As reported today in the New York Times, the Simons Foundation has chosen U. C. Berkeley to host the new Simons Institute for the Theory of Computing, a $6,000,000/year center for studying core theoretical computer science and its applications to other disciplines. There will be 70 researchers (faculty, postdocs, grad students) at any given time affiliated with the Institute.
This will be a game changer for CS theory.
Good for Berkeley, but it would make more sense if it was somewhere on the east coast.ReplyDelete
Good news. But what do you mean by "TCS and its applications to other disciplines"? By definition TCS is a theoretical discipline whose applications are computer-science applications.ReplyDelete
Anon 2: TCS as studied at Berkeley is an imperial discipline.ReplyDelete
Wow! congrats to Berkeley!ReplyDelete
Anon 2: See Berkeley's Lens conference from last yearReplyDelete
There are video links for all of the talks.
Anon 3: You mean empirical discipline, not an imperial one; unless you are making a metaphor.ReplyDelete
Perhaps Berkeley would prepare themselves to study TCS without P vs. NP. See Prof Laszlo Babai journal review of ZFC inconsistency results and look for any strong argument there.
It's funny; my first reaction was "the 1% keep getting richer..."ReplyDelete
Hmmm … 70 researchers … planetary population 7x10^9 … this means that the Berkeley Simons Institute will support one CS researcher for every one hundred million of Earth's citizens.ReplyDelete
It will be illuminating to see what steps (if any) the Simons Institute directors take to help catalyze CS research that exhibits the "galactic gain" (in Dick Lipton and Ken Regan's happy phrase) that is required to effect positive influence on a planetary scale.
Successful precedents of galactic gain in STEM enterprises *do* exist … an early paradigmatic example of galactic gain is Harold S. Black's "wave translation system," which back in the late 1920s provided unified foundations in mathematics, technology, and enterprise for Bell Laboratories.
Are there modern opportunities for CS to conceive/catalyze galactic gains in STEM enterprises? That is a challenging question that the new Simons Institute might usefully attempt to answer.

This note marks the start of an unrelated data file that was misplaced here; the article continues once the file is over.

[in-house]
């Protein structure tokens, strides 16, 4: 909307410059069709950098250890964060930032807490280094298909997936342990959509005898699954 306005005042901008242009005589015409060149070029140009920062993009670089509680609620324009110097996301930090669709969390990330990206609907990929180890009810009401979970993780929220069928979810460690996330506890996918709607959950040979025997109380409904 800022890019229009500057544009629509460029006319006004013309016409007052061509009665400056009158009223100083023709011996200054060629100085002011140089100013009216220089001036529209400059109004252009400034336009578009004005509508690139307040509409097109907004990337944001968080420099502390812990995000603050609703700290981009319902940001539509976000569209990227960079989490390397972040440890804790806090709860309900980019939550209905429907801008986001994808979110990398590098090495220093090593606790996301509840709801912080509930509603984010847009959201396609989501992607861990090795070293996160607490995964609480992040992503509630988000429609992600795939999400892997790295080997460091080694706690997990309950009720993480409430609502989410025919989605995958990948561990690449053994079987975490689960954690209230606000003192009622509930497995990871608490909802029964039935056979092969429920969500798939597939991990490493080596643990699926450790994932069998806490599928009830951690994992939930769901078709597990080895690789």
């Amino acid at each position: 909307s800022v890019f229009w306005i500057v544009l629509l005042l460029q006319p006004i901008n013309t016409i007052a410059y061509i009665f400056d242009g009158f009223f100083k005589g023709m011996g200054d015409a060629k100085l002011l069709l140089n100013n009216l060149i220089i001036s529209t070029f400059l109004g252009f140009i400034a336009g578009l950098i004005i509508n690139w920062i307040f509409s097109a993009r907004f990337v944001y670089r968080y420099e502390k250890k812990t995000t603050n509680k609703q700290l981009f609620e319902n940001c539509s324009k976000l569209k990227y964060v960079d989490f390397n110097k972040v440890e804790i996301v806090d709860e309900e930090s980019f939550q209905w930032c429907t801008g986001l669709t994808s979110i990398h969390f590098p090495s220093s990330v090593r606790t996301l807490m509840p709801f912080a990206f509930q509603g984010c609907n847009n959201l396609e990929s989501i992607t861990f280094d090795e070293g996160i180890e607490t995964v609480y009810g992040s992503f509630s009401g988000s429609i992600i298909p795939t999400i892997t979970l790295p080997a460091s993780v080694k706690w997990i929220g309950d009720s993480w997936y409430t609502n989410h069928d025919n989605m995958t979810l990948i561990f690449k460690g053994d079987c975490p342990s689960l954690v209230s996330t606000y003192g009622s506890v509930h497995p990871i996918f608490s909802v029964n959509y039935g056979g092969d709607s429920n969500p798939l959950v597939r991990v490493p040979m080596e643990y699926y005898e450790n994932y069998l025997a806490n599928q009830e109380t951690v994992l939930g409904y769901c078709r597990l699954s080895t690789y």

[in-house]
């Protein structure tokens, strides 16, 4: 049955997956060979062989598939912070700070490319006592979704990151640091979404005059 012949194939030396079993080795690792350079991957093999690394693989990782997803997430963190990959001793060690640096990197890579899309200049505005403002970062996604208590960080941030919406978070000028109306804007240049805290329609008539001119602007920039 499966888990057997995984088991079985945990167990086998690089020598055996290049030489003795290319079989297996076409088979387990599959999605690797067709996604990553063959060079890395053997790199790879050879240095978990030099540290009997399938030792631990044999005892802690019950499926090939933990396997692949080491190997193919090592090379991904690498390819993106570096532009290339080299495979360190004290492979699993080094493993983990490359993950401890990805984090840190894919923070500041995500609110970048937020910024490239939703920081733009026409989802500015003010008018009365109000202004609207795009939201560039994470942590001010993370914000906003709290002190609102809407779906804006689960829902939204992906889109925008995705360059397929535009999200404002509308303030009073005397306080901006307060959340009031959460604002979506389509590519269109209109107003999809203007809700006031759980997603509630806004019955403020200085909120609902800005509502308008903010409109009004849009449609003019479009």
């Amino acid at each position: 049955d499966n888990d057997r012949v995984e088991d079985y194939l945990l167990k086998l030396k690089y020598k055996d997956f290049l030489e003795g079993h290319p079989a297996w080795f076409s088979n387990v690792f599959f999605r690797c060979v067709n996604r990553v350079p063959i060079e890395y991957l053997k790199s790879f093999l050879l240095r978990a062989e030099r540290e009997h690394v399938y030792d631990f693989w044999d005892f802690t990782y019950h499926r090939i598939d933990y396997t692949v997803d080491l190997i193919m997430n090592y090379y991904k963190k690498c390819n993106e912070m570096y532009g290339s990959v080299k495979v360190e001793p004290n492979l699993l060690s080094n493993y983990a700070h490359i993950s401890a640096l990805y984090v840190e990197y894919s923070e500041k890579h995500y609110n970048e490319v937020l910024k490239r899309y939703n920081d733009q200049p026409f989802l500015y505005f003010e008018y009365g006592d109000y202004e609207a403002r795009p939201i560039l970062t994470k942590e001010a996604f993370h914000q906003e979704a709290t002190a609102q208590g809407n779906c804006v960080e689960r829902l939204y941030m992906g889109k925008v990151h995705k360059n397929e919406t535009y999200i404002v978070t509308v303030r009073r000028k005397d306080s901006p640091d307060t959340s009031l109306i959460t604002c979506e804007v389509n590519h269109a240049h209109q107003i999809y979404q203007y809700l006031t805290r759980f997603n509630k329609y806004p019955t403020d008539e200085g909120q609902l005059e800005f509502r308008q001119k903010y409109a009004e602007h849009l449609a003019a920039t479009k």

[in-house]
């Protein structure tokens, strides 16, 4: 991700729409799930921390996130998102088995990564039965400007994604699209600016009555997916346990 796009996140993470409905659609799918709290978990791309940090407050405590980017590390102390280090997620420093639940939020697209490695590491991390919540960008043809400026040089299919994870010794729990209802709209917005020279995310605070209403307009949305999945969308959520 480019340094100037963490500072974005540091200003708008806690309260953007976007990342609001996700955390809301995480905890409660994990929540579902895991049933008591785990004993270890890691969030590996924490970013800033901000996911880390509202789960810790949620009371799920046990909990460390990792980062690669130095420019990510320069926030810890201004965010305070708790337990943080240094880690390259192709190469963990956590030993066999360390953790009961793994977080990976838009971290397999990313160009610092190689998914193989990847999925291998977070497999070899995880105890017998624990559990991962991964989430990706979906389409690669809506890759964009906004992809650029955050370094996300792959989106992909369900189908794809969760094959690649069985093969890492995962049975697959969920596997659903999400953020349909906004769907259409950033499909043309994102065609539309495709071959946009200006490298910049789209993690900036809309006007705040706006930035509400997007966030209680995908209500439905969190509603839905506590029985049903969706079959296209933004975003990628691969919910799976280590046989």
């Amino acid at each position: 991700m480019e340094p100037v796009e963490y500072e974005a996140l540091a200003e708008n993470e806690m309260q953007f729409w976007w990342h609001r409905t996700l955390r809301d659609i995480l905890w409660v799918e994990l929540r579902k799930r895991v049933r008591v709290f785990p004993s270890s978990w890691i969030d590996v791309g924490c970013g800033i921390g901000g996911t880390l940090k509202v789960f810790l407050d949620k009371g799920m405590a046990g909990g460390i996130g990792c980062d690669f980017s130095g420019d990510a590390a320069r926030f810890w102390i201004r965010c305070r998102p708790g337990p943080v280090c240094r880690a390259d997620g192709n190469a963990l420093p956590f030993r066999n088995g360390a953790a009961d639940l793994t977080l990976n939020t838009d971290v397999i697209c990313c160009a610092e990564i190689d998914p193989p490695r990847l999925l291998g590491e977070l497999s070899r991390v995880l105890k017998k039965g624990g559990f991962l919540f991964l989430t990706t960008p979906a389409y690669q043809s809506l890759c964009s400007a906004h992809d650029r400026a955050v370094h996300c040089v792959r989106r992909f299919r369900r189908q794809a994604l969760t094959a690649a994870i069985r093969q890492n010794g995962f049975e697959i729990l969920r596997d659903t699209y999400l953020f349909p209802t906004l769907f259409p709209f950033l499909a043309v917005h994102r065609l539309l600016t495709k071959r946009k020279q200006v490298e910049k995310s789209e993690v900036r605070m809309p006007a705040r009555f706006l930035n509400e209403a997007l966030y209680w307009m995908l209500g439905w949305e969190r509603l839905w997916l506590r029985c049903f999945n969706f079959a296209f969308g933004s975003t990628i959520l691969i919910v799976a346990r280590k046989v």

oh good, the crank is backReplyDelete
Two computer-science game-changers:ReplyDelete
• IBM lowers US employment by 140,000 since 1998
• Berkeley Simons Institute opens 70 new positions
To a young person contemplating a career is CS, which is more of a game-changer?
well berkeley was where he went for his phd so em, there u go.ReplyDelete
and yes, it would have made more sense for the east coast.
typically the 1% keeps getting richer.
Prof John Sidles,ReplyDelete
I suppose young people contemplating a CS career would worry about reality as IBM and other computing giants rather than TCS researchers pre-occupied in proof construction of theorems whose negation can be discovered true as the theorems themselves; we all know.
you are a tripDelete
John S., there are zero new positions being opened, except temporary positions for postdocs and faculty on sabbatical.ReplyDelete
Can somebody explain these "1%" comments? Is the complaint that an already good school is just getting better? Concentration of intellectual resources is nothing like concentration of wealth. It is a good thing. It lets people find collaborators, makes everybody more productive, and makes research more fun. As a side effect, it makes solving academic/non-academic two-body problems easier, too.
The proportion of IBM's workforce who were educated as computer scientists was very small. That's unlike younger companies like Microsoft, Google, etc. Our CS Bachelors graduates these days are commanding starting salaries that are >$10K above starting salaries even in EE and are remarkably close to faculty starting salaries. Supply-demand price curves tell you that this wouldn't be happening if there weren't huge demand. Indeed if you look at projected need in the workforce, the IT sector dominates every other sector by an order of magnitude.ReplyDelete
Are they going to make it public why they chose Berkeley over other runner ups?ReplyDelete
It is not a secret, at least to all the institutions who participated.Delete
The winner takes it all.